As I sat on my couch Sunday night woofing down popcorn quicker than most humans consume the delicious movie-theater favorite, all I could think about was the journey these women I was watching perform have come.
For those who don't know or found out through social media, I'm an avid professional wrestling fan and the Royal Rumble pay-per-view is one of the biggest nights on the wrestling calendar every year.
Look, you don't have to explain it to me.
I know it's not "real."
I mean, it is to a certain extent, but it's a scripted performance art that has made great waves because of its female performers in recent years in the business' biggest company.
World Wrestling Entertainment, better known as WWE (or World Wrestling Federation for those that watched the product many moons ago), took a lot of grief over the years in terms of the lack of female participation and those women getting a fair shake on screen.
While some of the company's bigger stars (who were virtually all male) got 20, 25 minutes and sometimes longer pending on the event to perform, women through the decades got maybe half of that time and participated in rather crude and more ludicrous events during shows and pay-per-view events.
For example, WWE used to hold matches where the woman that was stripped to her bras and panties was the loser of the match all for the enjoyment of the predominantly-male crowds across the globe.
There was even a pay-per-view titled Taboo Tuesday in the earlier portion of the 2000s where the women would compete in a "Fantasy Battle Royal" and wear ... let's just say, risque clothing.
Don't even get me started on the Playboy Pillow Fight that took place before the main event of WrestleMania 22 back in 2006.
Fast forward to 2019 and the women have taken over the company.
Becky Lynch, known as Rebecca Quin in real life, won the second-ever Women's Royal Rumble match. It's a match just like the famous men's match with 30 participants and the objective is to throw the other 29 people in the match over the top rope with both feet hitting the floor on the outside. The winner gets a main event slot in a championship match at the company's biggest show of the year, WrestleMania.
Why is this such a big deal? Because Lynch has become the company's biggest star. She's now made herself known as "The Man."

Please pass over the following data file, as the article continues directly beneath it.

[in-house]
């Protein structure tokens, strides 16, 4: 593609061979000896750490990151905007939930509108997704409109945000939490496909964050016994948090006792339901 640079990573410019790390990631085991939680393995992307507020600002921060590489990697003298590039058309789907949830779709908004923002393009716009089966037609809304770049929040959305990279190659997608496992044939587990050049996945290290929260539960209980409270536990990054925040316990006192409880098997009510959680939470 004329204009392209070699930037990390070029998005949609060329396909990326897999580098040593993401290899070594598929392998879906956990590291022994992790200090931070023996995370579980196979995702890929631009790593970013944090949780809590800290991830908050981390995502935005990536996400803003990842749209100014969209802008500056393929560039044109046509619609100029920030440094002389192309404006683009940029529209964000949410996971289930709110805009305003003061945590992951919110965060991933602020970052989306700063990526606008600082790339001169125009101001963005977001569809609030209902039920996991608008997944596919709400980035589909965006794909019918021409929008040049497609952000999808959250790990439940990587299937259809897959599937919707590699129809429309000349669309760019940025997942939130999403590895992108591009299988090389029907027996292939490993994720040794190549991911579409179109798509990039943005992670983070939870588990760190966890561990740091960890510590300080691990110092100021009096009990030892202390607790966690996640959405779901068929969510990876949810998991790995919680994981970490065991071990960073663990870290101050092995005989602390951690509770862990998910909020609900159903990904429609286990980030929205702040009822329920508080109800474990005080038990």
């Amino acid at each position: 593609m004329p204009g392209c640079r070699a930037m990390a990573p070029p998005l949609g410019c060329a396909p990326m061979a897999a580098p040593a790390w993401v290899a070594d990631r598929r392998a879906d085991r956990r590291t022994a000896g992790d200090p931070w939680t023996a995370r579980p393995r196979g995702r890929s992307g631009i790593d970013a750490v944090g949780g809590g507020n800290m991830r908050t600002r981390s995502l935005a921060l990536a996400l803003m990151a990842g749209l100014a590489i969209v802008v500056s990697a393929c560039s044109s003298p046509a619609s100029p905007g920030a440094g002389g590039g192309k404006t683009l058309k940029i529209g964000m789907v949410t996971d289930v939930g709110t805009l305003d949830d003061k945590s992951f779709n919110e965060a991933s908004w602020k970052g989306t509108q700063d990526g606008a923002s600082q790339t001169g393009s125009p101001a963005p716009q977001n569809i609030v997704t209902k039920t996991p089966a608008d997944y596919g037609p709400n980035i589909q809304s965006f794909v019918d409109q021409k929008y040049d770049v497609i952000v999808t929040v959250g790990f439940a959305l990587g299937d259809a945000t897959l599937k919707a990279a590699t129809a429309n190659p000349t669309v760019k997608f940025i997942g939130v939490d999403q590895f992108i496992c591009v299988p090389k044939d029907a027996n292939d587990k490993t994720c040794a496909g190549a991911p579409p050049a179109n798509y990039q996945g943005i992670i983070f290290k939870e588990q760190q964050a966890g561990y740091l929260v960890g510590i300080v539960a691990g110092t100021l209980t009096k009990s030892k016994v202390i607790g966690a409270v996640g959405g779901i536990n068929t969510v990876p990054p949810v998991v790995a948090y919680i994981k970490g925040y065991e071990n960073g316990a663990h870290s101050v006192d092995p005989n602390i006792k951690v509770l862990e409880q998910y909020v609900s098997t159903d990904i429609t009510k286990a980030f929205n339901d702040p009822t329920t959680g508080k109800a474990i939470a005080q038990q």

She even has a shirt that says "THE MAN", and yes, I will be purchasing said shirt rather soon.
And you know what? She freakin' is.
In the last eight months alone, she's taken over social media among the wrestling community with her personality and fiery comebacks to fans and other performers that would make battle rappers turn their heads in disbelief. She says she's the man and she backs it up every day.
This is the same woman who took an accidental real punch and not one of the many scripted punches or slaps you see performers take, that fractured her orbital bone and broke her nose, and yet kept performing and got the loudest ovation of the show.
The image of her with a broken face and bleeding, but standing with her arms in the air in the crowd after her handy work on an episode of Monday Night Raw like Russell Crowe in Gladiator saying, "Are you not entertained?" is an image that wrestling fans will never forget. Go on YouTube after you finishing reading this and watch the segment.
Lynch, along with other names like Sasha Banks, Charlotte Flair (yes, the daughter of wrestling great Ric Flair), Japanese stars like Kairi Sane and Io Shirai and British studs like Toni Storm and Rhea Ripley, all put on a wonderful display of athleticism and excitement at the pay-per-view event in what was easily the best match of the entire evening.
I haven't even gotten to the part where Nia Jax, a 6-foot, 272-pound mountain of a woman who accidentally broke Lynch's face, shockingly entered the Men's Royal Rumble match at entry No. 30 and wrestled against some of the biggest stars the company has to offer today. It was the first time WWE has shown true intergender wrestling in over a decade.
The blend of diversity among the women — black, British, Samoan, Mexican, Puerto Rican, white — on top of the different body types and wrestling styles is beautiful to see.
It's truly amazing to see the women take over the pro wrestling business. I get chills just thinking about how far they've come. It's a perfect example of the world itself.
When you give women a chance to shine, they're going to come through and deliver.
Look no further than the ladies of WWE and for that matter, the women among the independent wrestling companies across the world. They're getting their opportunities to run with the ball.
Good luck catching them.